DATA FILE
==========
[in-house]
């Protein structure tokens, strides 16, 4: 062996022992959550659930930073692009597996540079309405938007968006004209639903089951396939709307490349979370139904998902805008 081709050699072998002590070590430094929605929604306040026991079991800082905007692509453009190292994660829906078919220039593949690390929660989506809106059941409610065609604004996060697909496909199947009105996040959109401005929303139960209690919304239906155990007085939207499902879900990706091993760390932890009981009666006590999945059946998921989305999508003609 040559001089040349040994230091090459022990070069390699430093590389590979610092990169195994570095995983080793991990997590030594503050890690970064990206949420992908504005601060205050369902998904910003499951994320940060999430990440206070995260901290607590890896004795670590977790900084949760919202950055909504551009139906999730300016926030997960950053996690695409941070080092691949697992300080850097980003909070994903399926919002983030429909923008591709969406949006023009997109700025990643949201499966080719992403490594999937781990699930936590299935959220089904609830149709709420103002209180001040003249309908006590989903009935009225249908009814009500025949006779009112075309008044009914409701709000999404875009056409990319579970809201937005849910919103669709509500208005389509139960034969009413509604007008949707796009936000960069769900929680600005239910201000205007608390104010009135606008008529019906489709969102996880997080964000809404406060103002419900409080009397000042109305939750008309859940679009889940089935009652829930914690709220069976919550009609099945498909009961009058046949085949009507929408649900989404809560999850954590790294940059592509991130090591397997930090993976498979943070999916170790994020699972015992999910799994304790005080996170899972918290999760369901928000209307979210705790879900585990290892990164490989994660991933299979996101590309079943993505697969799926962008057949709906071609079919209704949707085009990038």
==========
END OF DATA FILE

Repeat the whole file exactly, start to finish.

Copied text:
[in-house]
């Protein structure tokens, strides 16, 4: 062996022992959550659930930073692009597996540079309405938007968006004209639903089951396939709307490349979370139904998902805008 081709050699072998002590070590430094929605929604306040026991079991800082905007692509453009190292994660829906078919220039593949690390929660989506809106059941409610065609604004996060697909496909199947009105996040959109401005929303139960209690919304239906155990007085939207499902879900990706091993760390932890009981009666006590999945059946998921989305999508003609 040559001089040349040994230091090459022990070069390699430093590389590979610092990169195994570095995983080793991990997590030594503050890690970064990206949420992908504005601060205050369902998904910003499951994320940060999430990440206070995260901290607590890896004795670590977790900084949760919202950055909504551009139906999730300016926030997960950053996690695409941070080092691949697992300080850097980003909070994903399926919002983030429909923008591709969406949006023009997109700025990643949201499966080719992403490594999937781990699930936590299935959220089904609830149709709420103002209180001040003249309908006590989903009935009225249908009814009500025949006779009112075309008044009914409701709000999404875009056409990319579970809201937005849910919103669709509500208005389509139960034969009413509604007008949707796009936000960069769900929680600005239910201000205007608390104010009135606008008529019906489709969102996880997080964000809404406060103002419900409080009397000042109305939750008309859940679009889940089935009652829930914690709220069976919550009609099945498909009961009058046949085949009507929408649900989404809560999850954590790294940059592509991130090591397997930090993976498979943070999916170790994020699972015992999910799994304790005080996170899972918290999760369901928000209307979210705790879900585990290892990164490989994660991933299979996101590309079943993505697969799926962008057949709906071609079919209704949707085009990038």